The Community Winners of the Take 10: Impulsive Challenge

In February 2016, Adobe Create Magazine hosted the first Take 10 challenge that was open to the community. We gave you 10 images from Adobe Stock and asked you to use those images (and only them) to create an artwork inspired by the theme “impulsive.”

Judge Erik Johansson, an artist who works in Adobe Photoshop CC, selected his 10 favorites from the entries that met the criteria. Here are the 10 winners, all of whom will receive year-long subscriptions to the Adobe Creative Cloud and Adobe Stock.

Niall Gallagher used the popular double-exposure technique in his Photoshop image: “I thought, impulsiveness comes from within, so why not put everything inside the subject? After I masked the subject’s head, I experimented with clipping masks, rotation, overlays, and gradients,” he explains. “When it comes to this type of design, I don't do development sketches, I just keep tweaking all the images, changing their position and scale until I feel that it is a good design.” Gallagher is studying Creative Multimedia at the Dundalk Institute of Technology in Ireland. As Johansson's top choice, Gallagher will receive a Fujifilm camera in addition to the subscriptions.


Mariann Balla is a graphic designer based in London. Like a contestant in a Project Runway unconventional materials challenge, she broke down the stock images and built them up again into clothing-like adornments. “The trees were a perfect collar,” she notes. Because some of the elements worked well in warm tones and others in cool tones, she divided her composition in two. The two heads were initially side by side, but then, “I realized they would look perfect as a playing card, so I rearranged the elements to look like the queen in a deck of cards. I had to sacrifice the rest of the collars on the necks, though — what a miss!”


Geoff Bloom of Peabody, Massachusetts, is primarily an Adobe Illustrator CC user, but he used Photoshop for his Take Ten composition. “I was inspired by technology and nature. I wanted to make the image be mechanical (as seen in her robotic neck, using the reflected glass image as a circuit board, and spine) while having her skin and hair become part of a mountain landscape.”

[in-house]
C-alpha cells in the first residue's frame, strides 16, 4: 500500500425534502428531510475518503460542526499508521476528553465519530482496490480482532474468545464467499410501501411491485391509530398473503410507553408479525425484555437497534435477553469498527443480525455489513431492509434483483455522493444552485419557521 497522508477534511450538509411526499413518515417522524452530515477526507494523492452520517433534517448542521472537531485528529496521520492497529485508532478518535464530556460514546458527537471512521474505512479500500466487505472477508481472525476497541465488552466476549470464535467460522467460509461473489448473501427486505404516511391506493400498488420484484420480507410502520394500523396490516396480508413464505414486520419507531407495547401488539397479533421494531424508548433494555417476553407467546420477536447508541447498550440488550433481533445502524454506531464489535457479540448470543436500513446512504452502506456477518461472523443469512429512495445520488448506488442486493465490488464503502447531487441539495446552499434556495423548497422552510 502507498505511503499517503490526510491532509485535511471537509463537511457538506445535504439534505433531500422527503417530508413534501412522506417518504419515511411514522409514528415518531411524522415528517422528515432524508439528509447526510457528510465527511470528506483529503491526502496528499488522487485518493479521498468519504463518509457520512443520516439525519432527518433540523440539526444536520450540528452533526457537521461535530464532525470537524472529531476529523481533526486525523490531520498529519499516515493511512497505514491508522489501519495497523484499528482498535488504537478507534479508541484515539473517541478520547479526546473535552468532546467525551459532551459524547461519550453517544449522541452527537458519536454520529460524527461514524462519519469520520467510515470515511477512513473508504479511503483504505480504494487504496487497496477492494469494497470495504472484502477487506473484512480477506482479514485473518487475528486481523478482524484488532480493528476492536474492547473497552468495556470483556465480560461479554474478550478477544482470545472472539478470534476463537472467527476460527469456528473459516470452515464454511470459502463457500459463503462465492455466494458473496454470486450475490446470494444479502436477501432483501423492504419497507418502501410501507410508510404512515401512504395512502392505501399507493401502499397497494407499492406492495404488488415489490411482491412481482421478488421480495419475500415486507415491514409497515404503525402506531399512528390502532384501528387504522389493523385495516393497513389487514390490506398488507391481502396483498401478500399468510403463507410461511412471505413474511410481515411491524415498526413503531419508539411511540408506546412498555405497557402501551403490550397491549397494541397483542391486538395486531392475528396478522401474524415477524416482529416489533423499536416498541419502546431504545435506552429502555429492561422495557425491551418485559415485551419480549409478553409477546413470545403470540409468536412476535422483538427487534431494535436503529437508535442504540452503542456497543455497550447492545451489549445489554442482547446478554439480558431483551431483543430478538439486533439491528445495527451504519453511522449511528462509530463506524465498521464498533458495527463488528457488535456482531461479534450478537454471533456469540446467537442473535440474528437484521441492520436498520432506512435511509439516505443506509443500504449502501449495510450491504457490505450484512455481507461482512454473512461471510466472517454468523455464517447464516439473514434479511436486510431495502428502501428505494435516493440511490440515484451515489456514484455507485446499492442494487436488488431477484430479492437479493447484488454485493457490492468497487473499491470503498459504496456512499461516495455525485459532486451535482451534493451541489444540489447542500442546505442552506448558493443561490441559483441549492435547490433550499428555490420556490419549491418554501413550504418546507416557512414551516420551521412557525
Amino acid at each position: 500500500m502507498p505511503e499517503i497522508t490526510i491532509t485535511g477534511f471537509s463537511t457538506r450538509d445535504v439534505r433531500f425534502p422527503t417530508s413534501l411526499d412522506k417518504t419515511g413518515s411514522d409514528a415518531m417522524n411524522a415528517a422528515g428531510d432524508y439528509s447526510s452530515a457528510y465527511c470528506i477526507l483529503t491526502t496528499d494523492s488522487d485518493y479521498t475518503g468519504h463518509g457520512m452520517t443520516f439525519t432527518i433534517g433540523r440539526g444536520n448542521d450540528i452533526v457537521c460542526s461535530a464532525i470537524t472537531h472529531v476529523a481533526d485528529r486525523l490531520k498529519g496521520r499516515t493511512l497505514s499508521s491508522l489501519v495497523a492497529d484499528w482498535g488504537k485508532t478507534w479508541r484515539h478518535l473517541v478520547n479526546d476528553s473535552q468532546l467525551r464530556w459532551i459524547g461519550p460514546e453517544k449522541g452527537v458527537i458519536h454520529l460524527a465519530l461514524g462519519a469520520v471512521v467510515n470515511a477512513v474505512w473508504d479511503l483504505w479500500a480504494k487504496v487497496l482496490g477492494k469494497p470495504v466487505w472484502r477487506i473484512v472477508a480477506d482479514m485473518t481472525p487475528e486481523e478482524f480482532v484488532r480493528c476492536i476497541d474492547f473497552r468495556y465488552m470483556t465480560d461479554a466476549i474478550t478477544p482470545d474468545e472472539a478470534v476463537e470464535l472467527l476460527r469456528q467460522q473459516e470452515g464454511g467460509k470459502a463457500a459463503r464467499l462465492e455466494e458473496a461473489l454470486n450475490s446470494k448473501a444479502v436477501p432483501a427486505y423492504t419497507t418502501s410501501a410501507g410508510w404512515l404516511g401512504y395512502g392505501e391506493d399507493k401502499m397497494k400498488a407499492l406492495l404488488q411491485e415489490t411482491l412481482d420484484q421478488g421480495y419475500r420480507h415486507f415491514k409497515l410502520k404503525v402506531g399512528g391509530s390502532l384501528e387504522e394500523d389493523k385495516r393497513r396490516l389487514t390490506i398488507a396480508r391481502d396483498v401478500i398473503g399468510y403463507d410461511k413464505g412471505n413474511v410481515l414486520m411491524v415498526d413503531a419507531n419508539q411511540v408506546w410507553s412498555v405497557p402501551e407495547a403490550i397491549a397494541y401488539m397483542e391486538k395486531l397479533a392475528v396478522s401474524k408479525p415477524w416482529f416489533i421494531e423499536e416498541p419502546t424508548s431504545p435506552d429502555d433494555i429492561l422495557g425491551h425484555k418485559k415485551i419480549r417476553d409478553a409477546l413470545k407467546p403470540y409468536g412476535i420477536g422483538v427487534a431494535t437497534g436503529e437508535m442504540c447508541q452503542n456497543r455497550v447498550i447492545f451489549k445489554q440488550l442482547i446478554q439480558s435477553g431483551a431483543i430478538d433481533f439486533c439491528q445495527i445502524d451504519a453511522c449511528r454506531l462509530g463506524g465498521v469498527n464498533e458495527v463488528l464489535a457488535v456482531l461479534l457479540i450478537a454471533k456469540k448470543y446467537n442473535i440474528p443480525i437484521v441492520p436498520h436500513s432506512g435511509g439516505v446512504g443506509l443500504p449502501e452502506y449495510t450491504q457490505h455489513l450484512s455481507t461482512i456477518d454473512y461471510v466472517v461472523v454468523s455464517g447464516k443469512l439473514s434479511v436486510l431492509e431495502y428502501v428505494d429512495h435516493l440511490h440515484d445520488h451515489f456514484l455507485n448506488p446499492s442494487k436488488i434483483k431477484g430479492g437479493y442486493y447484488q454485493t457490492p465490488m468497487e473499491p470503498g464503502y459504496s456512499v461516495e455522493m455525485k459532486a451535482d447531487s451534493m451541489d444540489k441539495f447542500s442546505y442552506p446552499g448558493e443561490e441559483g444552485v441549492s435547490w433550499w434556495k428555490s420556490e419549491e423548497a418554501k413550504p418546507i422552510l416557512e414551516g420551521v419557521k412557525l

Jimmy Bui is a professional photographer who practices his craft in Riverside, California. “I love doing in-camera double exposure portraits when I'm shooting weddings,” he says, “so I thought I'd challenge myself and try a multiple-exposure image in Photoshop. My inspiration was my love for nature and how I’m willing to drop whatever I'm doing and escape.”


Nic Calvert is a digital creative in Middlesbrough, England. He learned of the challenge a day before the submission deadline. “I have never entered a design contest before,” he says, “but due to the tight deadline and ‘Impulsive’ theme I thought, ‘Why not give it a go?’ I am looking for a full-time design role and, whether I won or not, the contest was an opportunity to take a break from job hunting.”


Mike Campau is a digital artist in Michigan. He says that although he doesn’t usually enter contests, the “impulsive” theme caught his fancy: “I thought, ‘Why not do something I never do, on an impulse!’” He gave himself an hour but finished in 30 minutes, so he created a second image in the remaining time. While it’s not an official contest submission, you can see it on his Behance page.


Judy LaVerde is a graphic designer and photographer based in Livingston Manor, New York. Her composition would be at home on the runway of an avant-garde fashion show. “I like 18-century fashion, so the first thing that popped into my mind was a girl with a white wig."


Edward McGurrell is a creative multimedia student in Dublin, Ireland. When he was considering the “impulsive” theme, he asked himself, “What is more impulsive than the weather?” That led him to the concept of Mother Nature. “I created small biomes, and Mother Nature would breathe on them and change them,” he explains.


Maxwell Morlock is a designer for the Minnesota Timberwolves, a pro basketball team in Minneapolis, Minnesota. Since the theme was "impulsive," Morlock decided to create the first thing that popped into his head—which happened to be giving the woman's profile new hair made out of fish fins.


Roger Ridpath wanted his composition to portray a woman who was either having a dream or who was in someone else's dream. He used Photoshop for most of the work, then moved into Adobe Lightroom for final coloring and blending. Ridpath lives in Kansas City, Missouri.

March 3, 2016